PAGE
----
Because of the complex interplay of events, which are necessary to facilitate the occurrence of the normal menstrual cycle in the female, multiple factors can play roles in producing disorders of the menstrual cycle. Menstrual cycle disorders can be classified as disorders of the process in which eggs are released from the ovaries (ovulation), cycle length, and menstruation, including duration and volume of menstrual blood flow.
Ovulation depends on the occurrence of proper sequencing of events involving a part of the brain called the hypothalamus and the pituitary gland. Any disruption in hypothalamic function can alter hormonal secretion that affects the ovaries. Disruption in the rhythmic secretion of specific hormones important in ovarian function (FSH and LH) will result in anovulation or lack of ovulation. Common disruptions in the hypothalamic secretion include excess weight changes, athletic and psychologic stresses, as well as eating disorders. In addition, pituitary gland lesions such as adenomas (a type of tumor) can alter hormonal events necessary for ovulation to occur. Endocrine system disorders such as chronic an ovulation or polycystic ovary syndrome and thyroid dysfunction may also impact the hormonal changes which affect ovulation. Thus, these conditions can contribute to menstrual cycle disorders.
The interval between menstruations varies from every 21 to 35 days. Even though menstrual cycles vary within this normal range over the reproductive life cycle of a woman, any deviation from her individual pattern often represents a cause for anxiety, and will likely bring her to seek clinical attention. Common diagnoses in this group are oligomenorrhea (menstrual intervals of greater than 35 days), polymenorrhea (intervals of less than 21 days), and amenorrhea (absence of menstruation for more than three normal cycle periods). Causes of these types of abnormal bleeding include underactive thyroid (hypothyroidism), ovulatory dysfunction, pregnancy, premalignant or malignant conditions (some types of tumors), or structural lesions such as polyps. Treatments include correction of hypothyroidism, hormonal contraception, treatment of insulin resistance, progestin (hormone) therapy, and surgery.
The normal duration of menstruation is 4-6 days. Any variation outside of this range represents an abnormality. Common diagnoses in this group are metrorrhagia (irregular periods) and menometrorrhagia (heavy and irregular periods). Usual causes include anatomic lesions such as fibroids and polyps and infections due to cervicitis and endometritis (inflammation of the cervix or lining of the uterus). Often patients will need to undergo an evaluation for bleeding disorders as these may affect the menstrual cycle duration and amount of flow.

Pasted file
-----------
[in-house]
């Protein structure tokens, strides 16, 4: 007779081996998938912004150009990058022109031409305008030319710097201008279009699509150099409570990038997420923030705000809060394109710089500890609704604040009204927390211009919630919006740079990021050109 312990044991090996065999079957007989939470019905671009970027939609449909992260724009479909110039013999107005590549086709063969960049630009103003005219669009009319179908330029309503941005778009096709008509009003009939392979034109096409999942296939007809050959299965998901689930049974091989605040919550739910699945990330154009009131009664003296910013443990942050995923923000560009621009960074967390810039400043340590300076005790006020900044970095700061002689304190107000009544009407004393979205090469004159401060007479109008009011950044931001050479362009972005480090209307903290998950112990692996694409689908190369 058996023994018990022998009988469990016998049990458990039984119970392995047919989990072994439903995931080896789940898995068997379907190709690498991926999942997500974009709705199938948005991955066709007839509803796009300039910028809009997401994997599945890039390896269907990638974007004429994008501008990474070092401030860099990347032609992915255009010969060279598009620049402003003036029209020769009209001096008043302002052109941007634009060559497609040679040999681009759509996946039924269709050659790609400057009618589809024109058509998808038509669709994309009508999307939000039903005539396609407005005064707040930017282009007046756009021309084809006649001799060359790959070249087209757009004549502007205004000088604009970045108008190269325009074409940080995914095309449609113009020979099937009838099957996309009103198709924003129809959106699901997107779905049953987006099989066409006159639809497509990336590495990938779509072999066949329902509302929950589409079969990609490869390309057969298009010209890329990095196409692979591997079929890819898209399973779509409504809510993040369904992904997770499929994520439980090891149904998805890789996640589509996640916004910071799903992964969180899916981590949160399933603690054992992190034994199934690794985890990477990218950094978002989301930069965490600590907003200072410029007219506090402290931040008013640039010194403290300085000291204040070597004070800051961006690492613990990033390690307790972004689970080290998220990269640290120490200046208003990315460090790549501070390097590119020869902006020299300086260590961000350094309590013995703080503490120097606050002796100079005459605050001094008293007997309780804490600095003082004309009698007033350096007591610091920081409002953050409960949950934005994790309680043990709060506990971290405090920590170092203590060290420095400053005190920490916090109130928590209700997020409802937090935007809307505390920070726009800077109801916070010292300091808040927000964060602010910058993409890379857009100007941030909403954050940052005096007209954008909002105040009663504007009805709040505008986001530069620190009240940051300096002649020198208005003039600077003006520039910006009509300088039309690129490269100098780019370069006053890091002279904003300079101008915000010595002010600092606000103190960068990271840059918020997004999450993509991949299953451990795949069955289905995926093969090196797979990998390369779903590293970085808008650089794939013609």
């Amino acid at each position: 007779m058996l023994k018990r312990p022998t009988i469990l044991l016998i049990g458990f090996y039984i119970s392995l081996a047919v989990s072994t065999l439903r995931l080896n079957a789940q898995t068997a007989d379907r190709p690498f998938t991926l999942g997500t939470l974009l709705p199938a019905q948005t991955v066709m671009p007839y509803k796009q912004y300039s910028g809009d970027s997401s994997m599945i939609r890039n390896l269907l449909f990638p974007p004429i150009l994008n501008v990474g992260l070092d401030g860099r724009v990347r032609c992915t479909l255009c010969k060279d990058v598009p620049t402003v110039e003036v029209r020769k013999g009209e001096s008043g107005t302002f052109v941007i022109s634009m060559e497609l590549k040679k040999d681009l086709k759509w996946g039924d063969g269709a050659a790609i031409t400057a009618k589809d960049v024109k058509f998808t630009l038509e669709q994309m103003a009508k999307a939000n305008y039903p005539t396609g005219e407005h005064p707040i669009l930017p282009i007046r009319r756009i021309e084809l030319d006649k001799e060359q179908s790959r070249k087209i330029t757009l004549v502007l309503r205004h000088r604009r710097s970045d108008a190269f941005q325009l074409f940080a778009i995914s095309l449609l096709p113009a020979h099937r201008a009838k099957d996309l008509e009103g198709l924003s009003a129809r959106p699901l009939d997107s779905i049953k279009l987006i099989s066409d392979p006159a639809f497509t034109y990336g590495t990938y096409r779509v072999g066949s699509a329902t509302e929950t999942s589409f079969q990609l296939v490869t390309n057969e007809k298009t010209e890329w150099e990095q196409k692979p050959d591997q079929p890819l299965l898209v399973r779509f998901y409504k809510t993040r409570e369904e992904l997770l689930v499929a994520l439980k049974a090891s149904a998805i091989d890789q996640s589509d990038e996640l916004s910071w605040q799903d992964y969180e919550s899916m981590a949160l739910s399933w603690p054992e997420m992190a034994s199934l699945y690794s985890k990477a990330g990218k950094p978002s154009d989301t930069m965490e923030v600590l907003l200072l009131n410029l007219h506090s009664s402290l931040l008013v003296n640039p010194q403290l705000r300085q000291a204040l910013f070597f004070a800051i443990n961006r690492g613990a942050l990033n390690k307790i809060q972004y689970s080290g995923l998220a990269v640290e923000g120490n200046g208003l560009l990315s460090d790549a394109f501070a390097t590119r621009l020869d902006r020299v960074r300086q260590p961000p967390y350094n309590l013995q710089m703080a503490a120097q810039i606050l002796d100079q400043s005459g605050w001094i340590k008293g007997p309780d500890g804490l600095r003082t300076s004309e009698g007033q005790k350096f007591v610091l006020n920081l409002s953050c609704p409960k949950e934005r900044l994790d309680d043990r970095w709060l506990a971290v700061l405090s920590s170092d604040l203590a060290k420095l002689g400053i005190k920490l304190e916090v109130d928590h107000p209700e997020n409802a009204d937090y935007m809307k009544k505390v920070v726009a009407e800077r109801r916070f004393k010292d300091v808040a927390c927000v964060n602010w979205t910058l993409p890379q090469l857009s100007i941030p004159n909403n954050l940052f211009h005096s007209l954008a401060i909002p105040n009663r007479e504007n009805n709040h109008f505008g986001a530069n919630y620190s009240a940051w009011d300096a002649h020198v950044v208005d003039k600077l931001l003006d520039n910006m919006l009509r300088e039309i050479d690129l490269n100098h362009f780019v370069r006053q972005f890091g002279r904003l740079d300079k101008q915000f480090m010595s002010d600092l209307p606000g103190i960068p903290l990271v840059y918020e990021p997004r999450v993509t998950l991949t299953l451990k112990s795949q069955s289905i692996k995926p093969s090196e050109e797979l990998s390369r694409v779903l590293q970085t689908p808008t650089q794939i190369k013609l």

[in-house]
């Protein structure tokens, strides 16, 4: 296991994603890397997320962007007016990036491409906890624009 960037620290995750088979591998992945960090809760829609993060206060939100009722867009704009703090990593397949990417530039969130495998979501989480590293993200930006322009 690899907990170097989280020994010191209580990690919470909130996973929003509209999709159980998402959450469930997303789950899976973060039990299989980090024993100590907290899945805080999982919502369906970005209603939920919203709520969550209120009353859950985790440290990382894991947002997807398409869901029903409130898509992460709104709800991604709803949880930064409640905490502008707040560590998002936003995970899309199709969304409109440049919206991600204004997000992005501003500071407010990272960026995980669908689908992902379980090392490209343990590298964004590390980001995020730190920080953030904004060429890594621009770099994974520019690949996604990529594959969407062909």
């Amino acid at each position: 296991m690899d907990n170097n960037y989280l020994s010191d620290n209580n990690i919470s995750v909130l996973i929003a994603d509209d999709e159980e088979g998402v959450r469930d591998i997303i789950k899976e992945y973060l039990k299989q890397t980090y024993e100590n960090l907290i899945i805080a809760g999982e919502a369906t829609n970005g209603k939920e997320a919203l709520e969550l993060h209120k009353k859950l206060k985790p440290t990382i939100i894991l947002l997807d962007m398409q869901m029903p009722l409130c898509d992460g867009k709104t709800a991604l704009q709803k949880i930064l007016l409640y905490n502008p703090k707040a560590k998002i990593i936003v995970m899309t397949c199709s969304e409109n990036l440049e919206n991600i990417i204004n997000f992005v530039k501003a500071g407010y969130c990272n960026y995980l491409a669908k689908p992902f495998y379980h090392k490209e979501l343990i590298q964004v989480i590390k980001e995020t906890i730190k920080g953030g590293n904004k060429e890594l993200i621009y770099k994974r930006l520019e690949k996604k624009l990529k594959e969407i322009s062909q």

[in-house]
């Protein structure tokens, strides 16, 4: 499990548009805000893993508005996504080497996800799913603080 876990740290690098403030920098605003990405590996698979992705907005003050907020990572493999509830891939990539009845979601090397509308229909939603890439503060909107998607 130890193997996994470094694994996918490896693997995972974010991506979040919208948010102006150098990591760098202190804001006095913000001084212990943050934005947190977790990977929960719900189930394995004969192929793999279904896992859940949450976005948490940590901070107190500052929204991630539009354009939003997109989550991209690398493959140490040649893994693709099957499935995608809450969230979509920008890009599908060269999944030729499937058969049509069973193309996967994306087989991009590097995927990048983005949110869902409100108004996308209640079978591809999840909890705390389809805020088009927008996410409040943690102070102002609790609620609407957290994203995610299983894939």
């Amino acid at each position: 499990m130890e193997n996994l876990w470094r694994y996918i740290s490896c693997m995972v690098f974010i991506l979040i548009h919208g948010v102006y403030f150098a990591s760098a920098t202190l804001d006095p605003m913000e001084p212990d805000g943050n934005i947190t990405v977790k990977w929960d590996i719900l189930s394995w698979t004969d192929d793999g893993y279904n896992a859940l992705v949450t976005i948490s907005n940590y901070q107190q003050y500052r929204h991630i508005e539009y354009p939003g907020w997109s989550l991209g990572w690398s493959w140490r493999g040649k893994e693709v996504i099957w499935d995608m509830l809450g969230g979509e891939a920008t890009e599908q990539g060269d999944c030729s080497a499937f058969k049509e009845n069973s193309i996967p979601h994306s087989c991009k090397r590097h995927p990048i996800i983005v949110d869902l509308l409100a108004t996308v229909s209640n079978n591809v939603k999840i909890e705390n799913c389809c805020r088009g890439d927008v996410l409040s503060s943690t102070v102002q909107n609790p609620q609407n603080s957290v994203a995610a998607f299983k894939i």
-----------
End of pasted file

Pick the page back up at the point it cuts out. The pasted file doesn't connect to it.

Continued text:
Estimates of normal blood flow during menstruation are approximately 20-80 cm3. Ninety percent of flow occurs within the first 48 hours of the onset of menstrual flow. Common diagnoses in this category of disorders include menorrhagia and menometrorrhagia and causes include anatomic lesions such as fibroids, polyps, excessive tissue in the uterine wall (endometrial hyperplasia), neoplasia (tumor) or hypothyroidism, bleeding disorders such as von Willebrand’s disease, or deficiency of blood factors needed for clotting. In addition, any disease causing bone marrow dysfunction or liver disease can contribute to these manifestations. Correction of the underlying cause is usually the basis for treatment.
There are two conditions which merit attention here. One is the condition of midcycle bleeding associated with ovulation. This is due to the rise in the hormones estrogen and progesterone causing shedding of the endometrium (wall of the uterus). It usually lasts for 1-2 days and may be associated with mild cramping. Even though there is no cause for concern, it may cause anxiety in a patient. Although no treatment is usually needed, some patients may receive a hormonal contraceptive method to suppress ovulation. The second condition is called premenstrual tension, which is the cyclic occurrence of symptoms in a specific (luteal) phase of the menstrual cycle. They include somatic complaints (headaches, bloating, or breast tenderness), emotional complaints (anxiety, depression, or irritability), and behavioral complaints (poor concentration, food cravings, or sleep disturbances). Treatment includes suppression of ovulation with medications, exercise, dietary modification, nonsteroidal antiinflammatory drugs (NSAIDs), hormonal contraception, and medical therapy with selective serotonin reuptake inhibitors (SSRIs).